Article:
Psychological Self-Help

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There are an astonishing number of even more specialized books:
adoption (Melina, 1989; Melina & Roszia, 1993; McNamara, 1976),
prenatal and infant care (Spock & Rothenberg, 1985; U.S.
Government Publications), nutrition (Eisenberg, Murkoff & Hathaway,
1986), safe medicine (Abrams, 1990), child birth and nursing (La
Leche League, 9616 Minneapolis Ave., Franklin Park, IL 60131;
Neifert, 1986, 1991; Eisenberg, Murkoff & Hathaway, 1989), general
parenting (Satir, 1988; Ginott, 1965, 1971; Gordon, 1975; Chess &
Thomas, 1987; Gardner, 1973), single parenting (Dodsen, 1987;
Evans, 1989), step parenting (Burns, 1986; Evans, 1988; Banks,
1990a; see chapter 10), yours, mine, and ours (Bernstein, 1990),
part-time fathers (Atkin & Rubin, 1976), better fathering (Barkin,
1988; Levant, 1991), preschool child (Gallinsky & David, 1988),
child abuse (see chapter 7 and later in this section), aggressive-
angry children (Patterson, 1976, 1987; Samalin, 1991), disabilities
(Brutton, Richardson, & Mange, 1975), early childhood fears
(Newbridge Communications), stress (Saunders & Remsberg, 1985),
sleep problems (Ferber, 1985), bed-wetting (Azrin & Besalel,
1979), discipline (Wyckoff & Unell, 1991; Peters, 1990; Gordon,
1991; Samalin & Jablow, 1988; Dreikurs & Grey, 1970), dealing with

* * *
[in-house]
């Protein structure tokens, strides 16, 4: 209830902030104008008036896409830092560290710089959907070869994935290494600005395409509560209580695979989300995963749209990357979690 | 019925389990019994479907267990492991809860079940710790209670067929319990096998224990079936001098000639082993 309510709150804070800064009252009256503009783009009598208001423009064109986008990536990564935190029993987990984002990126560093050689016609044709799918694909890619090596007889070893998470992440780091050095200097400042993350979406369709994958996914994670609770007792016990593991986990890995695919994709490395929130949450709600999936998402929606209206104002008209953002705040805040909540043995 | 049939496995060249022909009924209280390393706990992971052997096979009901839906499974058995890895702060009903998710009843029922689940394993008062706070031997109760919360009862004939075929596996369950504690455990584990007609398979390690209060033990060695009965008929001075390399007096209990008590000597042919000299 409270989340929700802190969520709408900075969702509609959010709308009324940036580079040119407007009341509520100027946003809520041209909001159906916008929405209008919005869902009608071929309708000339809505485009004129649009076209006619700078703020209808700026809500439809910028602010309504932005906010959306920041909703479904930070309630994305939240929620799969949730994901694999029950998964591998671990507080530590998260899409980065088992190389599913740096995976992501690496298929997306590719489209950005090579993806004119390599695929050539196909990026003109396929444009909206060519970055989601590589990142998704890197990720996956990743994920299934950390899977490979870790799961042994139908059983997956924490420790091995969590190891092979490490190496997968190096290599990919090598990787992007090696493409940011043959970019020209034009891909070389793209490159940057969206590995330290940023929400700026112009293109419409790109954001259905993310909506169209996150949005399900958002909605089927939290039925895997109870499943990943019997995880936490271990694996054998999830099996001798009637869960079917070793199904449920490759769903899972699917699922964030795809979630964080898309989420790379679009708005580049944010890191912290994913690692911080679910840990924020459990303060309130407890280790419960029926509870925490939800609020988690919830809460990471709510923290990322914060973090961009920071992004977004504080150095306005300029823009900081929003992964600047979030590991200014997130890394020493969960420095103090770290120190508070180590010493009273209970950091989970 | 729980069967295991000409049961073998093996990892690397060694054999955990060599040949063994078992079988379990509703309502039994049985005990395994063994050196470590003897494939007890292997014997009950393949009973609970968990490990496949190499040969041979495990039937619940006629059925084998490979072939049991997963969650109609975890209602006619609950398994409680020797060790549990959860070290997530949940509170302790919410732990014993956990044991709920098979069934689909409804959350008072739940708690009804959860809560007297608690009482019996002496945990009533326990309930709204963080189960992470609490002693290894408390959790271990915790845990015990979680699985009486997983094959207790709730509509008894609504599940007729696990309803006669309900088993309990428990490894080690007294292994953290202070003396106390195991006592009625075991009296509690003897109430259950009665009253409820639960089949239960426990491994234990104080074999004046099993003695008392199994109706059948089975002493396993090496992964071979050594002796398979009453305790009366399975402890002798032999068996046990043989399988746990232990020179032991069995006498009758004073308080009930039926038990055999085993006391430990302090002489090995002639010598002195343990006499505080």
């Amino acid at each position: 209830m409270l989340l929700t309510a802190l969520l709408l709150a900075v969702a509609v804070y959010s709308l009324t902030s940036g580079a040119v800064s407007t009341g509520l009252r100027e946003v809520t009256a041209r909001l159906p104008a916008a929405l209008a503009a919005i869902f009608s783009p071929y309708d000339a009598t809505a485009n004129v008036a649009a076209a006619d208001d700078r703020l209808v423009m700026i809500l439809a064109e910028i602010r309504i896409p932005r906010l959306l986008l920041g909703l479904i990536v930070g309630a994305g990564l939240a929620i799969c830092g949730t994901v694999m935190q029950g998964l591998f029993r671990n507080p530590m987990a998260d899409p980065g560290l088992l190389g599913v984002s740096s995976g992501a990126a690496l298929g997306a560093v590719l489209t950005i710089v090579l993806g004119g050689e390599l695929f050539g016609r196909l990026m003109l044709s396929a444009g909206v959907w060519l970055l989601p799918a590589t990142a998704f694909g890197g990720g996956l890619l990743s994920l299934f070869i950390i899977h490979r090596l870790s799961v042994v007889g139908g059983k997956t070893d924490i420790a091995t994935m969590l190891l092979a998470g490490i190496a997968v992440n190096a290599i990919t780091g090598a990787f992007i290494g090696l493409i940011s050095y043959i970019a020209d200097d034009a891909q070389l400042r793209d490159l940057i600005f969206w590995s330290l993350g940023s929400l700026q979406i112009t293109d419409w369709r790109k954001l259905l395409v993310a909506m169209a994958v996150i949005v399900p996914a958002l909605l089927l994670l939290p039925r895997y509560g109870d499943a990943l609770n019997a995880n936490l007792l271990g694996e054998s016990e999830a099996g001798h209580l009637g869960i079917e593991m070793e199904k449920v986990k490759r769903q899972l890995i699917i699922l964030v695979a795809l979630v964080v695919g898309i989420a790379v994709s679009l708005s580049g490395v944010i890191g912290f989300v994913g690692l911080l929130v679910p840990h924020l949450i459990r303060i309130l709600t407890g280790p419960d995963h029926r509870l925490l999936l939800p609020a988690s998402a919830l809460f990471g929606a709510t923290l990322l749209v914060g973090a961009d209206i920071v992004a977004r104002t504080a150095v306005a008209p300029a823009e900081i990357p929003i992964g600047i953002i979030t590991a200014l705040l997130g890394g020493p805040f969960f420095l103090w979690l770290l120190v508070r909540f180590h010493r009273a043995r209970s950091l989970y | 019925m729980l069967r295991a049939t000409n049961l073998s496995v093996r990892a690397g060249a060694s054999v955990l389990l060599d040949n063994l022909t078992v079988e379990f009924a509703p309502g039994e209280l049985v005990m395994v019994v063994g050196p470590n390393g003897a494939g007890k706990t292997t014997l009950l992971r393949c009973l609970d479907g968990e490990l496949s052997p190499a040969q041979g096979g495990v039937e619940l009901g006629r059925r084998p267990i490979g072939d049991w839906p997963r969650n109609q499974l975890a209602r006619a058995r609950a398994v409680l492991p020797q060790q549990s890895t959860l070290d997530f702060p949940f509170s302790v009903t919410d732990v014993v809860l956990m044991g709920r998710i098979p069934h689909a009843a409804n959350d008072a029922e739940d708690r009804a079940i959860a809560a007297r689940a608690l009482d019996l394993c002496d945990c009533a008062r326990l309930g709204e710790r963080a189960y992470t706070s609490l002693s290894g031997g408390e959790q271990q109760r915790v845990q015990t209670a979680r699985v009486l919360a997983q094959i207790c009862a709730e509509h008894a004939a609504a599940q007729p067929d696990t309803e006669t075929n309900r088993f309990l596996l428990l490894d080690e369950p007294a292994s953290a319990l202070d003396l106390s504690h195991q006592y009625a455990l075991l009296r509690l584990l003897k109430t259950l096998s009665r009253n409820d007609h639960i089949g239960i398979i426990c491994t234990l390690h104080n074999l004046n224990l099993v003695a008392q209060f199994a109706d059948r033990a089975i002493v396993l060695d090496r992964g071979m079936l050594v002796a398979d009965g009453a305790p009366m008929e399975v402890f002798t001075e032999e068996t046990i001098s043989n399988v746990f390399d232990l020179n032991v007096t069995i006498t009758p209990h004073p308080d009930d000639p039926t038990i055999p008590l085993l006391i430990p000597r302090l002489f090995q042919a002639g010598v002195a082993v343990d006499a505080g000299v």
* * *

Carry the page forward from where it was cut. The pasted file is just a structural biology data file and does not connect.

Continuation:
two or more children (Samalin, 1996), behavior modification with
children (Silverman & Lustig, 1988; Mc Carney & Bauer, 1989;
Krumboltz & Krumboltz, 1976), study skills (Schaefer & DiGeronimo,
1994), getting schoolwork done (Greene, 1993; Canter & Canter,
1988), dishonesty and other bad behavior (Hayes, 1991; Samenow,
1989; Ekman, 1991), drugs (Clarke, et al., 1990), teaching values
(Eyre & Eyre, 1986; Popkin, 1987), common problems (Schaefer &
Millman, 1994), improving family life (Patterson, 1971; Stinnett, et
al., 1979, 1980, 1981, 1982; McCubbin & Figley, 1983),
overwhelmed parents (Bartz & Rasor, 1978), anxious parents
(Schwartzman & Sacks, 1992), pushy parents (Elkind, 1988), co-
dependent parents (Becnel, 1992), marital conflict involving
children, the struggling working Mom (Crosby, 1991), dealing with
teenagers (Nelsen & Lott, 1990; Steinberg & Levine, 1991; Satir,
1972, 1988; see chapter 8), acting-up teenagers (Bayard & Bayard,
1981), a book for black parents (Comer & Poussaint, 1992), when
parents do too much (Ashner & Meyerson, 1990), loving your child
(Kern, 1987), caring for his/her emotional health (Philadelphia Child
Guidance Center, 1993), sex education for a child (Sheffield, 1979;
Mayle, 1973, 1975), a thinking child (Shure, 1994), a healthy mind
(Greenspan, 1999), a grown-up child (Halpern, 1992), when a child
needs therapy (Doft, 1992), and on and on.
One book provides an annotated listing of over 350 children's
books written to help them cope with specific problems (Pardeck &
Press (http://www.maginationpress.com/)  has published several
books written as bibliotherapy for children dealing with a variety of
problems, such as divorce, trauma, going to school, physical disability,
shyness, adoption, therapy, learning disabilities, ADD, and fears. 
Here is my personal brief summary of this child care literature: To
produce happy, well adjusted, energetic, self-reliant, self-controlled,
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